Is Belief in God Prohibitive or Liberating?

I’ve received a number of emails recently asking why atheists focus so much on Christianity and not Islam. (Short answer: In America, at least, Christians are the ones constantly fighting to turn their private beliefs into public laws, not Muslims.)

Anyway, reader Richard passed along this video of a debate between physicist Lawrence Krauss and Muslim activist Uthman Badar. The two-hour debate is over whether belief in god is prohibitive or liberating.

I would at least check out the excerpt at 2:03:53 where Krauss rails on how “religion treats adults like children”:

At 2:06:32, there’s also a nice bit where Krauss responds to the question of how atheism can possibly be inspiring.

If you watch the video, let us know what other bits/timestamps we should check out!

About Hemant Mehta

Hemant Mehta is the editor of Friendly Atheist, appears on the Atheist Voice channel on YouTube, and co-hosts the uniquely-named Friendly Atheist Podcast. You can read much more about him here.

  • http://squeakysoapbox.com/ Rich Wilson

    In light of the recent Neil deGrasse Tyson label debate, I thought 43m was interesting.  Krauss also doesn’t call himself an atheist, but for slightly different reasons than Tyson.

    • http://yetanotheratheist.com/ TerranRich

      It seems like Krauss is straw-manning atheism a little bit. He has this mistaken idea that we atheists can somehow prove definitively that there is no purpose to the universe. He would rather describe himself as an anti-theist… which is a subset of atheism.

      • http://squeakysoapbox.com/ Rich Wilson

        I dislike that he is promoting the hard/gnositc atheist version of atheist, but I think in this case it was intentional given the audience, and a bit of a bait and switch.  He wasn’t really shying away from it like Tyson, given the zinger.

        It kind of aligns with my own position.  I don’t really care about the existence of gods.  I care more about combating the ill effects of people believing in gods, and more importantly thinking their gods tell them what other people should and should not do.  We all have the right to our own delusion.  We don’t have the right to impose our delusion on others.

        • http://yetanotheratheist.com/ TerranRich

          I see what you’re saying. Can’t say I disagree.

        • Waynedunlap

           “We all have the right to our own delusion.  We don’t have the right to impose our delusion on others.”

          Couldn’t agree with you more.  The Right Wing Religious groups want to do just that and the Republican candidates were falling all over themselves claiming they agreed with these groups in hopes of getting their votes. 

  • Jeff Xenobuilder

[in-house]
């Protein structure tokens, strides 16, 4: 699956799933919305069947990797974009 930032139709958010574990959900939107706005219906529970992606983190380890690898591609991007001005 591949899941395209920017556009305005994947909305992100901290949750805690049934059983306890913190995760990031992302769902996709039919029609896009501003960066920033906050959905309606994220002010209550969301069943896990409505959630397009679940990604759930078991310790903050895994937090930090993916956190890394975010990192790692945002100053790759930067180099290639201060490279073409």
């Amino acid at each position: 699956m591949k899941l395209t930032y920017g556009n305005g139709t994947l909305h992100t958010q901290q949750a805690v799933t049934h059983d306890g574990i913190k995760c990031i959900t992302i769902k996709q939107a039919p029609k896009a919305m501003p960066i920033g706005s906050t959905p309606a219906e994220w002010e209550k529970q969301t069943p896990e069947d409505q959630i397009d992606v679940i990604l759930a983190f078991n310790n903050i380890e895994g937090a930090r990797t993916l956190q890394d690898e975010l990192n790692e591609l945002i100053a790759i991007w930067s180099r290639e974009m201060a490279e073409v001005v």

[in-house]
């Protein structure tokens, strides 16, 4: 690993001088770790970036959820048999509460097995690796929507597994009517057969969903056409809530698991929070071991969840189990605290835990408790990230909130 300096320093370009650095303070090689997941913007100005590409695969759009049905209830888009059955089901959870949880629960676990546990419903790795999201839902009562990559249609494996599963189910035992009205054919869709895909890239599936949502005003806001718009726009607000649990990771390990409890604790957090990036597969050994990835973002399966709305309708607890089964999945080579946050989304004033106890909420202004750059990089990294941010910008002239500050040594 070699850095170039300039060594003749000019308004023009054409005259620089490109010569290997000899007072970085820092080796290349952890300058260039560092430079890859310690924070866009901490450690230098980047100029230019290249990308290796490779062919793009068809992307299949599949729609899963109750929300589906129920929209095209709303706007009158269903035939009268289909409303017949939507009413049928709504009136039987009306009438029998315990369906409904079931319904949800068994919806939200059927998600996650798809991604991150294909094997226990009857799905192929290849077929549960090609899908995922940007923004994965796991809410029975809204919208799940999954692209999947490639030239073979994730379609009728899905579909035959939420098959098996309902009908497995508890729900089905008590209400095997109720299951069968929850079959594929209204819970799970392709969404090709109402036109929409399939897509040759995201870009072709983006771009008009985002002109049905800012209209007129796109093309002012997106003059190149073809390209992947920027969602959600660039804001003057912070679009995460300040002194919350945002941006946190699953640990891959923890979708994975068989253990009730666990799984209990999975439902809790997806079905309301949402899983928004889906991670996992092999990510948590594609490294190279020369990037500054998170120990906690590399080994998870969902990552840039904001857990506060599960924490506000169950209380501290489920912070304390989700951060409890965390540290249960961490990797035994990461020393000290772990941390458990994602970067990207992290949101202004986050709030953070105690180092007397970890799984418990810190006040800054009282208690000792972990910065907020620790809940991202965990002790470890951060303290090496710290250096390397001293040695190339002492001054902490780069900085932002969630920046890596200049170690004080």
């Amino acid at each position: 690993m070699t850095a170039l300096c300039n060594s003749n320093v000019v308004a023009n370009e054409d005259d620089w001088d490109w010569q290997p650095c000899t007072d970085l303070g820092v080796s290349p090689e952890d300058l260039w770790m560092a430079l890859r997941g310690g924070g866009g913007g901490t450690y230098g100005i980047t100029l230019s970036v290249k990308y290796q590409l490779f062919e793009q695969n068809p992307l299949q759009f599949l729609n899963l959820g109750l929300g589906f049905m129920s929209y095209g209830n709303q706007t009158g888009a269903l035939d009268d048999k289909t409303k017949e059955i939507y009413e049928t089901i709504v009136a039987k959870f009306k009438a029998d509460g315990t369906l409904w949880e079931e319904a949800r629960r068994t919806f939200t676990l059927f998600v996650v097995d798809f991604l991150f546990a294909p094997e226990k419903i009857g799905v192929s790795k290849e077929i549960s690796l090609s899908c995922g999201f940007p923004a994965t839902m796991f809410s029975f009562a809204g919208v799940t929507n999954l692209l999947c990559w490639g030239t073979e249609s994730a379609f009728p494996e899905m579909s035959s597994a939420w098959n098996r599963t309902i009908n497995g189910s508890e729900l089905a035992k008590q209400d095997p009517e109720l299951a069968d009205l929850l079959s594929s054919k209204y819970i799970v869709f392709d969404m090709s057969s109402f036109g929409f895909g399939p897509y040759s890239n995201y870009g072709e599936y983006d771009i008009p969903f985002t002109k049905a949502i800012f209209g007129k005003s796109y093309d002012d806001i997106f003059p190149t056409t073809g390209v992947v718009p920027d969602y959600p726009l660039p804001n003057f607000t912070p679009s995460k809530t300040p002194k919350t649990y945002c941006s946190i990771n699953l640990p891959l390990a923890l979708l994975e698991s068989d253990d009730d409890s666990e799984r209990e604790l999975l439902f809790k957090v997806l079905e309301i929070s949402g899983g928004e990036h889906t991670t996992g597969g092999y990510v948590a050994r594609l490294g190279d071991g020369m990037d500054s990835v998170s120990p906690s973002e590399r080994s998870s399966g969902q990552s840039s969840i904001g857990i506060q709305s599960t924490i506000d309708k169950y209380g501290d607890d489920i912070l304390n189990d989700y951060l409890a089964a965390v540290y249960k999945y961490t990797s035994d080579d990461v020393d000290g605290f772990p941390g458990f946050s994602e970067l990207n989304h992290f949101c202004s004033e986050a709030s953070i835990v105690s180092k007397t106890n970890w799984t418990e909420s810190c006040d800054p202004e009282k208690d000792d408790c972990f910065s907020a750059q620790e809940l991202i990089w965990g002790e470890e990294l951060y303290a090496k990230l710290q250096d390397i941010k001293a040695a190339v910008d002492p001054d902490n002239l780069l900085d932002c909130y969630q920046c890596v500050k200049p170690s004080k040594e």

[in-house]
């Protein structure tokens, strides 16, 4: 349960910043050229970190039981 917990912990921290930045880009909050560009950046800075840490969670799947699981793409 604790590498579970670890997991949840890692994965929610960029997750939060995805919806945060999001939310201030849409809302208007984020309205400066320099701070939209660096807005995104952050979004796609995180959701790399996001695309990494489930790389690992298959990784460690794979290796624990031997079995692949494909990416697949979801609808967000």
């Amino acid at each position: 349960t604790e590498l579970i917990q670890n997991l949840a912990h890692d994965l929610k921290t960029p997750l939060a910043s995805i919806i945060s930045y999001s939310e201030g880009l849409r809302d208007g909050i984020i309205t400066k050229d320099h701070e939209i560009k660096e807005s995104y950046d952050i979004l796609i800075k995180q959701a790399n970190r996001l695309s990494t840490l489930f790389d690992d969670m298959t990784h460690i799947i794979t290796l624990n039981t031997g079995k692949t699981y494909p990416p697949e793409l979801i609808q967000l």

Right at the end at about 2:08, Badar gives final comments, and suggests that the atheist view point requires “false lies” to prevent dispare.  He says it multiple times, I suppose trying to make a point.  Isn’t a false lie a truth?

  • flyb

    What struck me was the first two and a half minutes when the moderator introduced Krauss for almost 2 minutes, listing all the scientific orgs and projects he’s involved with, educational institutions, and numerous papers and books. Then he introduces Badar in about 15 seconds, “and he’s interested in philosophy and theology… so, let’s begin…”

  • http://www.facebook.com/profile.php?id=100000434302335 Michael Connor

    Start at 39:00 for full context.  At 39:13: “Because while you refer to Quantum Mechanics, I actually understand it”
    That’s a great put down!

  • http://www.agnostic-library.com/ma/ PsiCop

    I absolutely agree that “religion treats people like children.” The entire point of any religion … and any ideology, as well … is infantilize its followers. Religions promote and promulgate continuous immaturity, because childish and infantilized people are much easier to manipulate and control than mature adults with brains, who’re willing to use them.

    It’s not a coincidence, for example, that the gospels record Jesus saying the kingdom of god belongs to children, and that one must be childlike in order to enter it (see e.g. Mt 19:13-14 & Lk 18:15-17). It’s also no coincidence that Muslims have rioted and murdered over burned Qur’ans … which is most assuredly a childlike tantrum.

    The sooner we understand the integral and inseparable link between religiosity and immaturity, the sooner humanity can grow up, get over its need for metaphysics, and start acting rationally and with maturity.

  • http://www.youtube.com/user/GodVlogger?feature=mhee GodVlogger

    Wow, so far I have watched the first 30-minutes, and the Muslim speaker spent the vast majority of the time saying that since one thing leads to another, all of it *must* have had an original cause, and that cause is something that has always existed, and which had a conscious will, and that being is God. There is no evidence provided to support these leaps.